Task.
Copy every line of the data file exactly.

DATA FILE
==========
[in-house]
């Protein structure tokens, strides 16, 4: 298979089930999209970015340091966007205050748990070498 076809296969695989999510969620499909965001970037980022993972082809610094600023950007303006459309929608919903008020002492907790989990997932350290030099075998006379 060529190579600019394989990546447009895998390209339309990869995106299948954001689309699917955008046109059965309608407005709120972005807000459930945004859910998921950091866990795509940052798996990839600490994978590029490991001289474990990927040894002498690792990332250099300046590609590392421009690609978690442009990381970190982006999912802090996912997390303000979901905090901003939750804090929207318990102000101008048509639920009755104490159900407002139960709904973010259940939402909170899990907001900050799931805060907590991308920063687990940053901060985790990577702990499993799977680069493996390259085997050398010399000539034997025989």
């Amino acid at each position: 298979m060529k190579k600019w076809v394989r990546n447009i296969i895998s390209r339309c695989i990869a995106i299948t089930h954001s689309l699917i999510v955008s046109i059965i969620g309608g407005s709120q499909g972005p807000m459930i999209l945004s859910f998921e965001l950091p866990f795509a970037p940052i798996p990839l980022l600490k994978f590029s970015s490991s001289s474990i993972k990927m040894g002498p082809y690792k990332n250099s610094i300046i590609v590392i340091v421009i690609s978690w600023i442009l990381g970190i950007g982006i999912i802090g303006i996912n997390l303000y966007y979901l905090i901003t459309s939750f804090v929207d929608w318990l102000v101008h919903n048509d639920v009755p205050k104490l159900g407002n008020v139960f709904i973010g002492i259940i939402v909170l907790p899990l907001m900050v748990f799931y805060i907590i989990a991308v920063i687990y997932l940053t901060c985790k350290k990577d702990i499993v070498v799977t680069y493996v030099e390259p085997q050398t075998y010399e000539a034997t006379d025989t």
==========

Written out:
[in-house]
């Protein structure tokens, strides 16, 4: 298979089930999209970015340091966007205050748990070498 076809296969695989999510969620499909965001970037980022993972082809610094600023950007303006459309929608919903008020002492907790989990997932350290030099075998006379 060529190579600019394989990546447009895998390209339309990869995106299948954001689309699917955008046109059965309608407005709120972005807000459930945004859910998921950091866990795509940052798996990839600490994978590029490991001289474990990927040894002498690792990332250099300046590609590392421009690609978690442009990381970190982006999912802090996912997390303000979901905090901003939750804090929207318990102000101008048509639920009755104490159900407002139960709904973010259940939402909170899990907001900050799931805060907590991308920063687990940053901060985790990577702990499993799977680069493996390259085997050398010399000539034997025989």
């Amino acid at each position: 298979m060529k190579k600019w076809v394989r990546n447009i296969i895998s390209r339309c695989i990869a995106i299948t089930h954001s689309l699917i999510v955008s046109i059965i969620g309608g407005s709120q499909g972005p807000m459930i999209l945004s859910f998921e965001l950091p866990f795509a970037p940052i798996p990839l980022l600490k994978f590029s970015s490991s001289s474990i993972k990927m040894g002498p082809y690792k990332n250099s610094i300046i590609v590392i340091v421009i690609s978690w600023i442009l990381g970190i950007g982006i999912i802090g303006i996912n997390l303000y966007y979901l905090i901003t459309s939750f804090v929207d929608w318990l102000v101008h919903n048509d639920v009755p205050k104490l159900g407002n008020v139960f709904i973010g002492i259940i939402v909170l907790p899990l907001m900050v748990f799931y805060i907590i989990a991308v920063i687990y997932l940053t901060c985790k350290k990577d702990i499993v070498v799977t680069y493996v030099e390259p085997q050398t075998y010399e000539a034997t006379d025989t």